What does your diet look like on a daily basis, and how does it change with your training?

I eat three meals and two snacks every day, and while I might need a little more nourishment during intense training, my diet really doesn’t change much. I love starting the day with half a grapefruit and a bowl of oatmeal, usually topped with nuts, flax seed and turmeric. Snacks might include a slice of toast with avocados and hummus, apple with nut butter, carrots with hummus, small bowl of granola with my homemade tofu yogurt, or even a small bowl of muesli with a non-dairy yogurt.  Lunch might then be a salad with quinoa, beans, and all sorts of veggies; tofu scramble; or whole-wheat muffins with hummus and bowl of soup. Dinners then vary, depending on seasons and what I feel like cooking (i.e. hummus tortas, black bean tortillas, curries, pasta with bean meatballs, zoodles with lentil bolognese sauce, etc). The one constant is that starting in fall and going through spring, Sundays are always Souper Sunday in my house so I make a big pot of soup and serve it with salad or bread.

If I were to open up your refrigerator, what would I find?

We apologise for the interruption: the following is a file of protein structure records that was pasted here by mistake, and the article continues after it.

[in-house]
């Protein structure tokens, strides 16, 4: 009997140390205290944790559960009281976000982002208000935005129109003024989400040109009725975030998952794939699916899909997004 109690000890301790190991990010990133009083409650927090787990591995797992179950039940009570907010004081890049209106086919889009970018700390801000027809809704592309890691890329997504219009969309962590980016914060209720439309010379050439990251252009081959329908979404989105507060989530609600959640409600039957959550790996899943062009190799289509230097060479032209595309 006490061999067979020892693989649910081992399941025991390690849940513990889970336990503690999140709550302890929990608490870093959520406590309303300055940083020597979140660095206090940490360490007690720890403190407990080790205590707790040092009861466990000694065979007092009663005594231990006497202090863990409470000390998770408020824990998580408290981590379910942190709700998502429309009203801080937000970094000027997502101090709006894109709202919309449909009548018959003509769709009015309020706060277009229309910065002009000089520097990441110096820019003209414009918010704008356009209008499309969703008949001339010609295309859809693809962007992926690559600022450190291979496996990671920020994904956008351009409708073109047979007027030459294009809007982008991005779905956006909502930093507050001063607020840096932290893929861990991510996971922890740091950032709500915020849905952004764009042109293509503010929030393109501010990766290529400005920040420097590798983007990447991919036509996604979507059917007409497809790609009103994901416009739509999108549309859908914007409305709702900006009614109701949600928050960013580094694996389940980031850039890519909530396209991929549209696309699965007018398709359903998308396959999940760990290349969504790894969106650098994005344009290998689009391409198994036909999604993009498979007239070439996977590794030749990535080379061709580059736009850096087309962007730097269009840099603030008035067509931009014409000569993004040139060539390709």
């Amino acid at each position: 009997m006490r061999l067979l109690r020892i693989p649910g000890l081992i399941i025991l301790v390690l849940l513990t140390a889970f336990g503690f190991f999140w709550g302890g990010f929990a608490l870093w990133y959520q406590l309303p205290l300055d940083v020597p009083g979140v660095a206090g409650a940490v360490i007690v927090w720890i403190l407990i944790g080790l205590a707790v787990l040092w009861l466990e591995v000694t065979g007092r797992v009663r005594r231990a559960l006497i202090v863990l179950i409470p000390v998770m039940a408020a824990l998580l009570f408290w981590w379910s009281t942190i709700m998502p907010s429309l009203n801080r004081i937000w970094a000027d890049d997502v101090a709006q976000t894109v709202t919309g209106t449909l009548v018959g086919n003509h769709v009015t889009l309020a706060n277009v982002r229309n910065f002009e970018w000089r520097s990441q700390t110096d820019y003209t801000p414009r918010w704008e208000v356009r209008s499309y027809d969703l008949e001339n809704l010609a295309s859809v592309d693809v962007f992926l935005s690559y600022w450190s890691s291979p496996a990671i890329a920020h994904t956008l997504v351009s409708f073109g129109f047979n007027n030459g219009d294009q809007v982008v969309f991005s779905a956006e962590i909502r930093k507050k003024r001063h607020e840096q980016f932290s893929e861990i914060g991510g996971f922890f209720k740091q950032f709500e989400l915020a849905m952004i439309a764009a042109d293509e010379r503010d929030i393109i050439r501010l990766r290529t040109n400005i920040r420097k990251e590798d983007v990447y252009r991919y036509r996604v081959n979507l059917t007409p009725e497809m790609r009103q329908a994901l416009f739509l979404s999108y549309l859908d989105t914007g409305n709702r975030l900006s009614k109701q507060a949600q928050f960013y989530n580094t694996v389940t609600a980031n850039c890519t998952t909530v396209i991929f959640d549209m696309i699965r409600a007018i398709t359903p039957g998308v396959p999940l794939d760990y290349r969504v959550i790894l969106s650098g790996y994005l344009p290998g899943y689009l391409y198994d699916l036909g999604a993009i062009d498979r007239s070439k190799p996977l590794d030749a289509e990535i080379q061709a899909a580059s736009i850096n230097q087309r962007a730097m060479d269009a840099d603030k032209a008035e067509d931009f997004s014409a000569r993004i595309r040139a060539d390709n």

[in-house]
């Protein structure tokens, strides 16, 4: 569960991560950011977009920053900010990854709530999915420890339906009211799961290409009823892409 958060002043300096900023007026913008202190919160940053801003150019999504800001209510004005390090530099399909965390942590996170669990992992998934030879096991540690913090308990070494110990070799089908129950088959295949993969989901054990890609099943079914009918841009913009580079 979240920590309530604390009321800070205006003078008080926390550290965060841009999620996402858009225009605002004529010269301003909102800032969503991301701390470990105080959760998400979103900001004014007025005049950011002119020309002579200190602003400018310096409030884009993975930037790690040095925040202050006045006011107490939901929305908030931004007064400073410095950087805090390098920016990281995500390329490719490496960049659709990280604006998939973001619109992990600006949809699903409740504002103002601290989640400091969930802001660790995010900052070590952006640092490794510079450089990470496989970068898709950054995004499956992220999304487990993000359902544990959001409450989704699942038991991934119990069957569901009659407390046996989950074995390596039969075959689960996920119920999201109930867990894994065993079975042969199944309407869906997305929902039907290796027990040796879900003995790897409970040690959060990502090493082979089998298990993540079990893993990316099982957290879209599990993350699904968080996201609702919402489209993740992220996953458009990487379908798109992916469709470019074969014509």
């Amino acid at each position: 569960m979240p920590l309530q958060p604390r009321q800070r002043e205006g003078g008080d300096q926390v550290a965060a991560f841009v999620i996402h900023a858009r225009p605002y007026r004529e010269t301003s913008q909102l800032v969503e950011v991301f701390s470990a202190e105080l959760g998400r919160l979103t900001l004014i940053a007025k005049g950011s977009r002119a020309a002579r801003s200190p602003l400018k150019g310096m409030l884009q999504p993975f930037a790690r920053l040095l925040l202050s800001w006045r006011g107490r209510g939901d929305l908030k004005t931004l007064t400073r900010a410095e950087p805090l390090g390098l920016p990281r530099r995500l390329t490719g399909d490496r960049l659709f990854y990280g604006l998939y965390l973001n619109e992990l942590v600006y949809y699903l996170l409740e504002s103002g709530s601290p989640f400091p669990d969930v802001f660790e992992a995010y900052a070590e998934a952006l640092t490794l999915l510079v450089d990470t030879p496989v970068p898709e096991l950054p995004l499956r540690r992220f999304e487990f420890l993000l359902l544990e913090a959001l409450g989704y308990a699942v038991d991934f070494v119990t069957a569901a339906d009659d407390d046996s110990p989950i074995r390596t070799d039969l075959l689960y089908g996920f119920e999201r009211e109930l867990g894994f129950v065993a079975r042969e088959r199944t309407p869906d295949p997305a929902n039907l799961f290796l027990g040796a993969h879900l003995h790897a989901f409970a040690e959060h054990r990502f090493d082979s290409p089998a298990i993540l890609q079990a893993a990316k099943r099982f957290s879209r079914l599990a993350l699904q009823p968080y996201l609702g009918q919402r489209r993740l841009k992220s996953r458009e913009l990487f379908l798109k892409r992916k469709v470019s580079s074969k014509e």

Hummus, non-dairy milks (I alternate between soy and almond), non-dairy yogurt, tons of produce (think berries, grapefruit, apples, peppers, carrots, celery, cucumber, mushrooms, onions, spinach, kale, zucchini, squash and whatever is seasonal), non-dairy cheese (like Daiya when I want to splurge a little, even Miyoko’s, which I love), organic tofu, tortilla shells, whole-wheat bread and muffins, pitcher of iced tea, salsa, marinara sauce, all sorts of sauces for other things (like curries, for instance), maple syrup, ground flax seed, nutritional yeast.

Here is one of Karen’s favorite plant-based recipes!

Yields 2-3 servings

Tofu scramble (Vegan, Gluten-Free)
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Ingredients

  • 14 ounces firm (or extra firm) organic tofu
  • Chopped vegetables (mushrooms, onions, peppers and spinach or kale are my favorites but you can use anything)
  • 1/2 tsp sea salt
  • 1/2 tsp cumin
  • 1/4 tsp chili powder
  • 1/4 tsp turmeric
  • Nutritional yeast

Instructions

  1. Drain and press the tofu (I usually place linen towel over the tofu with a plate on top and keep it there for at least 15 minutes).
  2. Heat 1 TB olive oil or vegetable broth in skillet over medium heat.
  3. Add veggies and saute for about 5 minutes; then move to side of skillet.
  4. Crumble tofu and add to skillet, cooking about 2-3 minutes.
  5. Meanwhile, mix seasonings in small bowl and add a splash or two of water; stir.
  6. Pour seasoning mix over tofu and stir into the tofu; then stir everything together.
  7. Add a few shakes of nutritional yeast to skillet and stir to combine.
  8. Add spinach or kale (and at this point, I'll add cherry tomatoes if I have them) and cook until spinach/kale is wilted.
  9. Serve either as is or over spinach leaves, topping with whatever you'd like (i.e. salsa, guacamole, avocados)
6.6.15